By SHILPA BISTA
After a high number of technology thefts this semester, individuals across campus are expressing concern over the security of personal and campus property.
According to the Director of Safety and Security, Jeff Schneider, about seven laptops have been stolen from students within the past two weeks. Schneider feels that a security camera system on campus would make a difference.
“We stress people to not leave their valuables unattended,” Schneider said. “However, some thefts can be prevented, and some can’t. But if we have cameras, we’ll have a chance of getting the stuff back.”
A flat-screen television is still missing from the campus center. Schneider said anyone could’ve committed this theft, including students. He noted some missing chairs and a couch as well.
“There are no capable guardians during late-night study sessions at the campus center, so it’s easy to take things out,” Schneider said.
On Tuesday Schneider presented a proposal to install security cameras on campus to ASG. Schneider decided to suggest that the administration put security cameras in areas like campus center entrances and parking lots, according to ASG’s meeting record. He feels the campus may be a little behind with its policy on security cameras, because, according to Schneider, most schools in the area already have security cameras. The senate approved, 52-4, but some students are against installing security cameras.
“My big thing is that if our overarching theme is the statement of community and we trust one another to do the right thing, then I feel like the cameras undermine that” said Kyle Pineda,’13.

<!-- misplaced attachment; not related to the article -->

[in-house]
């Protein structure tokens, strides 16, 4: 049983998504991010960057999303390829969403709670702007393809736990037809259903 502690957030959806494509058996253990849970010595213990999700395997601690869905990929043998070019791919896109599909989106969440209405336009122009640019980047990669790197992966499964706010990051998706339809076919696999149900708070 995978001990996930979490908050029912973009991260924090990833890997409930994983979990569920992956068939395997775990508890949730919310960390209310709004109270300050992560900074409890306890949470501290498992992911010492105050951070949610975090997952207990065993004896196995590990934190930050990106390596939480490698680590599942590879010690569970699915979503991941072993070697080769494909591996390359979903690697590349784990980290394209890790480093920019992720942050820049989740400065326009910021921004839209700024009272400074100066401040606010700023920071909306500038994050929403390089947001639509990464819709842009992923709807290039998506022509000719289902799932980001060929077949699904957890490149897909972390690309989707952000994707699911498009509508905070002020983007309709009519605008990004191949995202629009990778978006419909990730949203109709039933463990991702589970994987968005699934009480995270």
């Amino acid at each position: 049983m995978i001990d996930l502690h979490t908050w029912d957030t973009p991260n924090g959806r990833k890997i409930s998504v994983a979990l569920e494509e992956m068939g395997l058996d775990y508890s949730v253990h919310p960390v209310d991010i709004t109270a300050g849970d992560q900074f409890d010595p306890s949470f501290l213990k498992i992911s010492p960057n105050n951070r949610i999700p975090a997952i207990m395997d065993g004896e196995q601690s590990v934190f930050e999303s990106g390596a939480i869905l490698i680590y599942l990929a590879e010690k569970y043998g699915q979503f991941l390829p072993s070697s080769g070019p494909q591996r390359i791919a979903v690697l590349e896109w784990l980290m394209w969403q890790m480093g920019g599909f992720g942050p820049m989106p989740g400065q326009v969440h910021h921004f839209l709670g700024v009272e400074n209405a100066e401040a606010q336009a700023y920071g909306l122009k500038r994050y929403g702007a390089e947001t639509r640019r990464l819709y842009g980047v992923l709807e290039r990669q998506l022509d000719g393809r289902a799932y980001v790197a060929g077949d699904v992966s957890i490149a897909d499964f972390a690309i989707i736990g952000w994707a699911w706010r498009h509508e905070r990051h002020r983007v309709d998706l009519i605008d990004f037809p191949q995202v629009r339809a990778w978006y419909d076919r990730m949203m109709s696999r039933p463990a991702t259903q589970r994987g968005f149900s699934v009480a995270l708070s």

Campus Security has been investigating the theft of a student’s laptop that was reported in February. The student said he was with friends at his fraternity house and left his laptop in a room. Upon returning, he found his laptop missing and noted a student, who did not belong to the fraternity lingering.
“I’m surprised how many thefts are committed on this campus, but what surprises me more is the school hasn’t invested in security cameras yet,” he said. “Some thefts seem to be done for fun, just to mess with people, because my laptop was just an old Dell. It’s probably worth only $250 now, so why would anyone want that?”
Campus Security has recovered four recent “tech-thefts” and one turned out to be a contract employee, according to Schneider.
He said it could be anyone so there is no clear pattern. Schneider agreed that privacy must be respected; however, he believes security cameras in certain areas, like parking lots, will do no harm.
Last semester a student’s backpack with a laptop inside was stolen. Schneider said a Meadville resident, not a student, committed the crime and that the thief was apprehended, but security was unable to recover the student’s property.
“[The culprits are] obviously not all students,” Schneider said. “There was also a case where a student from the Pittsburgh campus came to visit and took a television from one of our students’ houses. Then it becomes a matter of knowing who you’re letting in.”